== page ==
cycling on the flat land/ in the hills/mountains ?

Hello everyone:)

I would like to ask how can I describe a type of the countryside I like/ don´t like cycle in.

Is it possible to use "I don´t like cycling on the flat land." to mean that I prefer cycling in the mountains? Or is it better to use flat surfice/ flat terrain?

And what about cycling in the hills? Does this make sense, when I don´t mean really high mountains?

Thanks a lot in advance :)



Senior Member
U.S. - English
"I don't like cycling on the flat land" is fine. Instead of "flat land," you could say "flat surfaces" or "flat terrain," if you prefer.

"I (don't) like cycling on hills" is also fine.

mr cat

Senior Member
English - England
I would say ''I don't like cycling on the flat'' - (I wasn't sure if this was widespread but google's exact phrase for 'cycling on the flat' returns over a million hits).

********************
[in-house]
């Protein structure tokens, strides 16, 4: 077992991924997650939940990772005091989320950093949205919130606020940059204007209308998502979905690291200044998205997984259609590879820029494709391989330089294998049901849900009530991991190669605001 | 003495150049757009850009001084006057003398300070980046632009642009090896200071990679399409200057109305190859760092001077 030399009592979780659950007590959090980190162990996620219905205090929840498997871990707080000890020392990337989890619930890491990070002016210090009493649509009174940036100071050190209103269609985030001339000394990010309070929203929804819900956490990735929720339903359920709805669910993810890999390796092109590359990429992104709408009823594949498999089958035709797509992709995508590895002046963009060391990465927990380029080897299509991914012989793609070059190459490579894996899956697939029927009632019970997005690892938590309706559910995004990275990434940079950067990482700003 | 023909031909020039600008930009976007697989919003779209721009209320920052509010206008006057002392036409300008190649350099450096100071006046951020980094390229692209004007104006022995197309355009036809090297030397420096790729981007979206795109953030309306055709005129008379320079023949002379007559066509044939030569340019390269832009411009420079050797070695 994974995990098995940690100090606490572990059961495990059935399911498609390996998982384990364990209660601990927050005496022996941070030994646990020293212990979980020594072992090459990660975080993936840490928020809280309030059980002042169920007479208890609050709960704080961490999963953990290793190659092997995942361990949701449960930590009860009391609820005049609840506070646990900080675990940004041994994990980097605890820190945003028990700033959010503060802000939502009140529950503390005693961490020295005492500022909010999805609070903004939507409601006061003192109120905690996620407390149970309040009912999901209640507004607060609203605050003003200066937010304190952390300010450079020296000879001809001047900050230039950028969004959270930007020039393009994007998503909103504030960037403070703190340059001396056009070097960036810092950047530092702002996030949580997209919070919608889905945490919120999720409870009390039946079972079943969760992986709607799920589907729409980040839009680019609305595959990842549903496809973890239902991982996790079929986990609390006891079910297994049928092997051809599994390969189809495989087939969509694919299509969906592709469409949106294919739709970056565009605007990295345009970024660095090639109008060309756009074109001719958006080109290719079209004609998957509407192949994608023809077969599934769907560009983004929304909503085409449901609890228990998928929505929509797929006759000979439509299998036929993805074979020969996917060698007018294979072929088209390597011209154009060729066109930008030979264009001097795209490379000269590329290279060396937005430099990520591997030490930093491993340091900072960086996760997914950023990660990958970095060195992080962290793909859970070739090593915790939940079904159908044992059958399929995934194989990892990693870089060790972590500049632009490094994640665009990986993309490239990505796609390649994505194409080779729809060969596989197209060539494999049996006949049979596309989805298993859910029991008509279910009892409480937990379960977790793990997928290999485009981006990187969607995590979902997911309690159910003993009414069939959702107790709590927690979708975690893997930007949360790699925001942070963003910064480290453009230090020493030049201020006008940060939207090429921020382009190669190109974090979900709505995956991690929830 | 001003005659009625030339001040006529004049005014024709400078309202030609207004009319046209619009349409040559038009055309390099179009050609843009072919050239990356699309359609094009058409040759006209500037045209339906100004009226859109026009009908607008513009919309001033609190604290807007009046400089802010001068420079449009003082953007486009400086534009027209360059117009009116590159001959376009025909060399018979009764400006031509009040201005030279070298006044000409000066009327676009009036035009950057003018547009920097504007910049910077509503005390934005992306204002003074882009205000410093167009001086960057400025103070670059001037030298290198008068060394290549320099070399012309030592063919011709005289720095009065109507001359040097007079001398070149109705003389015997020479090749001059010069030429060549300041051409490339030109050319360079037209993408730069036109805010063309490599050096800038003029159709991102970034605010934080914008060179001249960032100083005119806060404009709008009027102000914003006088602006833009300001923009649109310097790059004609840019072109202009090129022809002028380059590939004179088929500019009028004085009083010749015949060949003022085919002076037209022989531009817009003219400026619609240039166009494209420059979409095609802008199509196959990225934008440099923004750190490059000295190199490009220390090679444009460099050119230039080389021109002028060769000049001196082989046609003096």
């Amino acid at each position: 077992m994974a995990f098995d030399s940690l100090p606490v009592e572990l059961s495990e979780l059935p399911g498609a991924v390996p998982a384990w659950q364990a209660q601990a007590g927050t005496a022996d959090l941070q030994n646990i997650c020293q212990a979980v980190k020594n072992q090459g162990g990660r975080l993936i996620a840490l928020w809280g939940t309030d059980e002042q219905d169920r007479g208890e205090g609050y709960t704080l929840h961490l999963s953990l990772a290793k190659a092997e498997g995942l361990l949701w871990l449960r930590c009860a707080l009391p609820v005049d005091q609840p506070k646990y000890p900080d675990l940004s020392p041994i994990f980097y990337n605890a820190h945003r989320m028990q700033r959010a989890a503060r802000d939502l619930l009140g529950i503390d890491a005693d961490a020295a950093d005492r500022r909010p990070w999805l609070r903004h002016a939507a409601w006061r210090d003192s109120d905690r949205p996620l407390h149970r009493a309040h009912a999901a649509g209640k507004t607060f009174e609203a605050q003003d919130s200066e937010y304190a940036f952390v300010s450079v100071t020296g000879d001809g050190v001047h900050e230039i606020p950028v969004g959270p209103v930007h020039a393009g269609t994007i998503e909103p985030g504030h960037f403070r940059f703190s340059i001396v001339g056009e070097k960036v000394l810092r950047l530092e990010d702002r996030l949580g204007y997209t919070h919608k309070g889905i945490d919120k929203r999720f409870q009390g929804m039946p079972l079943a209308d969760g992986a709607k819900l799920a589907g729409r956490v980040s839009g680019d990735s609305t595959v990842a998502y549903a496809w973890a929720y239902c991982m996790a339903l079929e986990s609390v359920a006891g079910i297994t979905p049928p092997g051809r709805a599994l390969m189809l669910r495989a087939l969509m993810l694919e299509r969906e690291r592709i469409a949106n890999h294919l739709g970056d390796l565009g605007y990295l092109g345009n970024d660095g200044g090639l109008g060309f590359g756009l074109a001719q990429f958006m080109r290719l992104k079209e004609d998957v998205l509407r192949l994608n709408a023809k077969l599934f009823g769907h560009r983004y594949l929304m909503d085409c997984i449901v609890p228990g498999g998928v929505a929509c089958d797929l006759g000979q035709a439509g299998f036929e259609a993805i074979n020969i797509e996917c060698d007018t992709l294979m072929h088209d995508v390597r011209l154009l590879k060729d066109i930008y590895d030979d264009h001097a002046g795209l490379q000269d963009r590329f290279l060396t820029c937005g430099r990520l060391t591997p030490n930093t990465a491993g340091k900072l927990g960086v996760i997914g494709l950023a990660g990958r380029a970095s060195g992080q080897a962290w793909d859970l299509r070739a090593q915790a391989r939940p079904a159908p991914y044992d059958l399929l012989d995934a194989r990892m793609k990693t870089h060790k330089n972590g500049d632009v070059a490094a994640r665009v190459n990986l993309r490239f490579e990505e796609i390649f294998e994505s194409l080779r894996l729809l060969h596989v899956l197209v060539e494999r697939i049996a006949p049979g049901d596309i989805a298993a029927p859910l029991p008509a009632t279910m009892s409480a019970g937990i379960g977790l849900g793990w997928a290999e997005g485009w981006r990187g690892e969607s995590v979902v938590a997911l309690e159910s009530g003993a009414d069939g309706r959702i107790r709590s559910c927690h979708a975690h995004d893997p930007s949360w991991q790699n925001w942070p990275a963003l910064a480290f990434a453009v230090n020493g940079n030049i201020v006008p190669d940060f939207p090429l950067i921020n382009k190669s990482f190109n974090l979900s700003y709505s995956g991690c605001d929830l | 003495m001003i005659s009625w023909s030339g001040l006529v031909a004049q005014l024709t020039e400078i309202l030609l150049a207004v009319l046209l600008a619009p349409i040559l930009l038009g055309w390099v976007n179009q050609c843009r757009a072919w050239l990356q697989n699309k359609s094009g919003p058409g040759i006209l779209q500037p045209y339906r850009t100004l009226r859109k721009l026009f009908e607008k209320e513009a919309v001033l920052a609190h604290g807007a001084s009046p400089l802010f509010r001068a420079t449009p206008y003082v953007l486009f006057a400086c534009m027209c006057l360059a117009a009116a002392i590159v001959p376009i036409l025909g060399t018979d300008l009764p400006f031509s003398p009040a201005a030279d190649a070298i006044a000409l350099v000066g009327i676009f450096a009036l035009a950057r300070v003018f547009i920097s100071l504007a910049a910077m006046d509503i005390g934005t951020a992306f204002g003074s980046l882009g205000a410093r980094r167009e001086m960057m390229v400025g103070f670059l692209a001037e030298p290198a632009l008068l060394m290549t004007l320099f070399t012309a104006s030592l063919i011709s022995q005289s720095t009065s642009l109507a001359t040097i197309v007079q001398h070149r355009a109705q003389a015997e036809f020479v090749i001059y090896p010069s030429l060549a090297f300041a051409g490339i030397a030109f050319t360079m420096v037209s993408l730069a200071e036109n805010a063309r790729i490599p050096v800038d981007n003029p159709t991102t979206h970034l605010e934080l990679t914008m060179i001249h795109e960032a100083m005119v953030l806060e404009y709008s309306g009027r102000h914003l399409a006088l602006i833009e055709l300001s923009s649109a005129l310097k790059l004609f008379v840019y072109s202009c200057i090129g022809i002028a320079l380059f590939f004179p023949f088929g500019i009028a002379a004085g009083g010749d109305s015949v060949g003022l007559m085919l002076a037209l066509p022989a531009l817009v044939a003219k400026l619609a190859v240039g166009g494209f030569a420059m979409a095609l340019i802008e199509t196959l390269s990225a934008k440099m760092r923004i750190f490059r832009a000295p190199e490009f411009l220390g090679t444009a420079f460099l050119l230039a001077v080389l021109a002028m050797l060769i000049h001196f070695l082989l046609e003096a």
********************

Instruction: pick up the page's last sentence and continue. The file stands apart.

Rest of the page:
Also I would say ''I like cycling in the hills''.

BrEng by the way.
Thank you ron1759 and mr cat! Thanks a lot for your answers :) However, your answers differ in " cycling in the hills" in the usage of preposition and article as well. Is it a good idea to suppose that BrE tends to use "in" + "the", whereas AmE "on" + "no article" ?

mr cat

Senior Member
English - England
I can't speak for our American cousins but 'cycling on hills' sounds odd to my ears and 'cycling on the hills' would suggest that I was riding a mountain bike off road.
(You did note that we differed in the first sentence as well when I dropped the word 'land'? )


Senior Member
British English
I like cycling on hills is fine in my version of BE. It means I like riding my bike up and down inclines.
I like cycling on the hills sounds wrong to me, but could mean off-road biking.
I like cycling in the hills means I like riding my bike in hilly country. That is, it's the countryside that appeals as much as the actual inclines.
I don't like cycling on the flat means that I do not like cycling on the level - on roads without inclines.

(PS mr cat Google hit counts are meaningless - the count on page 1 of a search is never the same as the count on the last page - often by a factor of a million)